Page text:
I woke up and rushed to the bathroom to take a leak, always a matter of great urgency upon awakening these days. I don’t know why Thomas Jefferson’s prostate popped into my head as I was peeing, but when it did I thought, that would be a great title for a book. A book called Thomas Jefferson’s Prostate would surely become a runaway bestseller.

So I committed myself to writing it. But what kind of book, fiction—a novel—or nonfiction—a work of history?

For a nonfiction book I’d have to do research, research about Jefferson and research about prostates. I have a gut feeling about prostates, but there’s a lot I don’t know. There’s also a lot I don’t know about Jefferson. Of course, what I don’t know about Jefferson could be remedied by a thorough reading of secondary sources, certainly the ones that are considered definitive, as well as the most important writings of Jefferson himself, like “Notes on the State of Virginia,” but the state of prostates is a different matter altogether. I’m sure much of the literature about prostates is highly technical and not easily understood by the layperson. I’d probably have to get a medical degree, and to tell you the truth, I’m not even sure whose turf the prostate is, urologists or proctologists; I’d certainly have to specialize in one of those.

I decided to go with fiction.

So it would be a novel, then, a novel about Thomas Jefferson, with a plot in which his prostate plays a significant role. I mean, sure, I can do that arch postmodernist thing and call the book Thomas Jefferson’s Prostate and then never mention either Jefferson or prostates, and I probably would have done just that when I was younger and trying to map out my territory as an “experimental writer,” but I’ve decided it’s time to abandon that kind of trickery; now I just want to spin a good old-fashioned yarn.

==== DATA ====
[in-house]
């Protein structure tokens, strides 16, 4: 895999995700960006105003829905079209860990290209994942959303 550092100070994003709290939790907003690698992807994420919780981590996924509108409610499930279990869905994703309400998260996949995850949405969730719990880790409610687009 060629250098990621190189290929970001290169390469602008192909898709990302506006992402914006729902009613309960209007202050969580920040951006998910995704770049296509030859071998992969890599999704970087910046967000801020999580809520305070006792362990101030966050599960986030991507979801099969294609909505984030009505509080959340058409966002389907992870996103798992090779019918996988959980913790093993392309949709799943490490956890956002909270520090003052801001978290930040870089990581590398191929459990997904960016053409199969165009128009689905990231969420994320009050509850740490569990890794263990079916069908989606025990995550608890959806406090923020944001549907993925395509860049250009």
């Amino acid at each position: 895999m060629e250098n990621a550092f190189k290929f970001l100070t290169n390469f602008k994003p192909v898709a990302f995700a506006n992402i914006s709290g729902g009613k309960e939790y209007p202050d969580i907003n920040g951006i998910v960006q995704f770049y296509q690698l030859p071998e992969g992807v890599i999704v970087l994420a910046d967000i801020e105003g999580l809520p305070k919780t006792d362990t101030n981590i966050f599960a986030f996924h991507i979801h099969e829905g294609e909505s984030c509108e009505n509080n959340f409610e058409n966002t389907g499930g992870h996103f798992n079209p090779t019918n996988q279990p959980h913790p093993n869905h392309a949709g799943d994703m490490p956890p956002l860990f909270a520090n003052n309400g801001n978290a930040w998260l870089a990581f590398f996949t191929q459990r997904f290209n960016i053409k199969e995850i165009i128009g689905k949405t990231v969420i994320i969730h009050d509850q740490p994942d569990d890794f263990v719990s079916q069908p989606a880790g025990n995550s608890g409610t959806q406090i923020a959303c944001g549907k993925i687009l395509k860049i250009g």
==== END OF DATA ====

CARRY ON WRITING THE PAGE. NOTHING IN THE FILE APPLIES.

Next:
So I started writing the novel.

It’s midnight at Monticello and all are asleep in the big house. All, that is, except for the master, Mr. Jefferson, and one of his house slaves, a lovely young wench of 16 named Sally. Mr. Jefferson loves all his slaves, but he loves Sally in a special way, and now the master steals away from the family quarters to his special place, where Sally, having been summoned, awaits.

Modesty prevents your author, already ablush, from describing the tryst, but the founding father appears to be passing a far more agreeable time than the young girl. And then, just as he is about to perform the pièce de résistance (having recently returned from his post in France, he’s still thinking in French), Jefferson realizes he has to pee. Should I try to hold out, he wonders, or take care of the matter posthaste? Wisdom dictates I void myself forthwith, all the better to enjoy the act, he decides. “I must take my leave to attend to an affair of pressing urgency,” the master tells the girl, “but I shall be again by your side apace.” And he steals away to…

Wait, where does he steal away to? An outhouse? A chamber pot somewhere? I’m woefully ignorant about men’s urinary practices in the 18th century. Were there pissoirs? Good thing I decided to write a novel.

…the place of pissing. Thomas pulls up his nightshirt and takes his member in hand, takes aim, and, once into a flow, thinking of his interrupted amorous adventure, he chides his prostate: “My good man, there’s a time and a place for everything.”

But wait a minute, Thomas Jefferson was 46 years old in 1789, when this story takes place. Would a man of that age in colonial times be subject to frequent urination due to an enlarged prostate? And even if that were the case, would Jefferson have been aware of the source of his problem? If not, the whole premise of the novel goes right out the window. And where does that leave me?

Forget it. Writing novels is just as much a pain in the ass as writing history.